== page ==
Religious Liberty Only for the Majority and the Mainstream
Kevin Drum captures what I take to be the thinking of the Obama administration regarding conscience protections in the HHS mandate: “Americans don’t have any problem with contraception. American Catholics don’t have any problem with contraception. And on a public health basis, requiring healthcare plans to cover contraception is common sense. No one — almost literally no one — thinks there’s any problem with it. It’s a non-issue.” He’s right that most Catholics have no qualms about using contraceptives, but wrong to think the church hierarchy’s objection to contraception is a non-issue.
I can testify to the fact that there is a small minority of Catholics who live according to the teachings of a “tiny number of men in the formal hierarchy of the Catholic church.” And no, contra Drum, this minority isn’t ideologically driven. Drum mistakes assent to orthodoxy for adherence to ideology; that those who object to birth control tend to be Republican is not a sign of ideological motivation, necessarily, but rather the consequence of the Republican Party’s general hospitality to religious and social conservative values. But I digress. Some Catholics—not many, but some—have a deep moral objection to contraception. They object to it on moral, metaphysical, and religious grounds. Contraception is a matter of conscience for a minority. So is material cooperation with it.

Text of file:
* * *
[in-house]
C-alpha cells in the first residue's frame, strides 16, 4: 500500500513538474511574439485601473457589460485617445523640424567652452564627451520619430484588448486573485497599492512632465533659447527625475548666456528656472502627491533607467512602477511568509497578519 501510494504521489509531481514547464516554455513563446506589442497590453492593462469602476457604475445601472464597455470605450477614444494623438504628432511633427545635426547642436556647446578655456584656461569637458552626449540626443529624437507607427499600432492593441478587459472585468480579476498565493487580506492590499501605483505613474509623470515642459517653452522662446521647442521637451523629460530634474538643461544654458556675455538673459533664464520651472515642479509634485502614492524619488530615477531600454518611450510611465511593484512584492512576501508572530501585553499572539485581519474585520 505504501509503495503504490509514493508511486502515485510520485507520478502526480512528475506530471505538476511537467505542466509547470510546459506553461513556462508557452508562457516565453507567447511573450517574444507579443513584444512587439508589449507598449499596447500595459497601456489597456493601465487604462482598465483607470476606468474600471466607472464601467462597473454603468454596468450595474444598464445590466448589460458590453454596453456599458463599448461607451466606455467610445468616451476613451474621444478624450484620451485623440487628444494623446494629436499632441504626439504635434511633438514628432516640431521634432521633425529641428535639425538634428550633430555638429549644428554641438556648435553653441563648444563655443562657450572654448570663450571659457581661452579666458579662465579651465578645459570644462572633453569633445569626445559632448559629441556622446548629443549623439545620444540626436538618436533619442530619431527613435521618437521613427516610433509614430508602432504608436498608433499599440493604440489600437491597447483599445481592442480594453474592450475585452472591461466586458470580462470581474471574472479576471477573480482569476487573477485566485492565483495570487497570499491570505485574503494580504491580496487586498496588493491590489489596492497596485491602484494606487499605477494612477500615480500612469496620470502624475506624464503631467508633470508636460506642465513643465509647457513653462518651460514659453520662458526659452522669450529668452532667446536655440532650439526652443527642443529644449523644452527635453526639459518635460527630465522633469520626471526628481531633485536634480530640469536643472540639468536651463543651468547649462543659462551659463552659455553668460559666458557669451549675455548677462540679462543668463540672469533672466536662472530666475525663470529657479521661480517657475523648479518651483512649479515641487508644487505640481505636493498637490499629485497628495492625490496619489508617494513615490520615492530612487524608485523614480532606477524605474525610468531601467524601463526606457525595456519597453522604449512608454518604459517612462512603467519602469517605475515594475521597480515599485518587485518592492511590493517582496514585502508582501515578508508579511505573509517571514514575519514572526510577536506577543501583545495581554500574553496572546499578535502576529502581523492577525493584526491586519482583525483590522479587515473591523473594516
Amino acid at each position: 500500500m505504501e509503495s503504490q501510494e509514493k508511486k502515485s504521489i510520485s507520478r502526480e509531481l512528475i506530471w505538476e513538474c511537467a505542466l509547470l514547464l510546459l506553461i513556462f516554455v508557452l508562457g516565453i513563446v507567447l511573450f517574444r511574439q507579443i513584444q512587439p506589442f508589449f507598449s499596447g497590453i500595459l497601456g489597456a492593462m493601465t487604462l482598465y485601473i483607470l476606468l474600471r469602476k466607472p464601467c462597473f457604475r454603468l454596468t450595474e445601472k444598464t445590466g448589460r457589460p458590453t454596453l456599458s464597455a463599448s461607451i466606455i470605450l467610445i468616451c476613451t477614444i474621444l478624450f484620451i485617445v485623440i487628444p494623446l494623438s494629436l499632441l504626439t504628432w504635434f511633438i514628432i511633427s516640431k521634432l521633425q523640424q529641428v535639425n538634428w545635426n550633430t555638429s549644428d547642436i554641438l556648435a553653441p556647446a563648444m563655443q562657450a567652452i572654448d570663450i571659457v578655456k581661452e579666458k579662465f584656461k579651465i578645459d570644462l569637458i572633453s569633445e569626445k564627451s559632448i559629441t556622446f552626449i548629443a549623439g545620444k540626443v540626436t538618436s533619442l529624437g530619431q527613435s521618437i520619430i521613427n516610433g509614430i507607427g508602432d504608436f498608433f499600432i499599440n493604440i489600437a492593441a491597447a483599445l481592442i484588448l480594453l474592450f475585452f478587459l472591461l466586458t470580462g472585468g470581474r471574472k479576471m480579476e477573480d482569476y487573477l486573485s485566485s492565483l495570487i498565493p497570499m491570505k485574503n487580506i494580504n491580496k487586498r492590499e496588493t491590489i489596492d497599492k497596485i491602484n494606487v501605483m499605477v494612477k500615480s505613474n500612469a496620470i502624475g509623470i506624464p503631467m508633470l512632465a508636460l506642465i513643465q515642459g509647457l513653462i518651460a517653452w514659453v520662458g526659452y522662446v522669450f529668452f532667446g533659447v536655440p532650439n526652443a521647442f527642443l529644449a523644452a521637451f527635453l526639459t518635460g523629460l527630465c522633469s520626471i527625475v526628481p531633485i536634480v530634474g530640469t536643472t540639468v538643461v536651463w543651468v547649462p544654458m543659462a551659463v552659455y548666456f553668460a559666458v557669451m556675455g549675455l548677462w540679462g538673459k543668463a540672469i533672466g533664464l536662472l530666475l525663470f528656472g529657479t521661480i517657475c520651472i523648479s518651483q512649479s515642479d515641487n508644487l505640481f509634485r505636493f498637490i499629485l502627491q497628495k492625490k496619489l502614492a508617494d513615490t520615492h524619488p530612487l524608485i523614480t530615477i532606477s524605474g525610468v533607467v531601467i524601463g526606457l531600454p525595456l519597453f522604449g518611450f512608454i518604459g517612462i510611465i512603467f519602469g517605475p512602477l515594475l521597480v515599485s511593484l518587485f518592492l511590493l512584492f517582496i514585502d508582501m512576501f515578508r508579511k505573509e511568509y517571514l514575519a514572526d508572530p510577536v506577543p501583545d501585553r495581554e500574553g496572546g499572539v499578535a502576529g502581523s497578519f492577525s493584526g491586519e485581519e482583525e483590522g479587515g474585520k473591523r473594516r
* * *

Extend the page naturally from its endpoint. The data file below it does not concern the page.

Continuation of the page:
Drum’s position here is that the conscientious objection of this minority shouldn’t matter because it’s a minority, fringe view: “it’s arguably reasonable, I think, for the government to tread carefully in areas where there’s substantial, highly-charged controversy, such as abortion. But contraception just isn’t one of those areas.” In other words, hey, there’s a consensus even among Catholics in favor of contraceptives, so there’s no need for the government to tread carefully, i.e., protect the conscience rights of those few who dissent from the consensus. I’ll be blunt: if religious liberty is recognized only for the majority and the mainstream, then it ain’t worth a damn.
Drum may be on more solid footing when he says that the church’s policy on contraceptives has “caused incalculable pain and misery for millions of women around the globe.” I’ve no doubt a few Catholics would disagree with this assessment, but there’s no contesting that Drum is here arguing against the orthodox Catholic position on contraceptives because of the evil consequences he attributes to it. This is a better argument. However, even if we assume Drum’s assessment of the church’s policy is accurate, it doesn’t on its own establish grounds for forcing Catholics and Catholic institutions who freely wish to follow the church’s teaching to violate their conscience or suffer the consequences under the law. It would establish reasonable grounds on which to oppose any attempt by the church to use, say, the force of law to coerce people into following its teachings, but that’s a separate issue.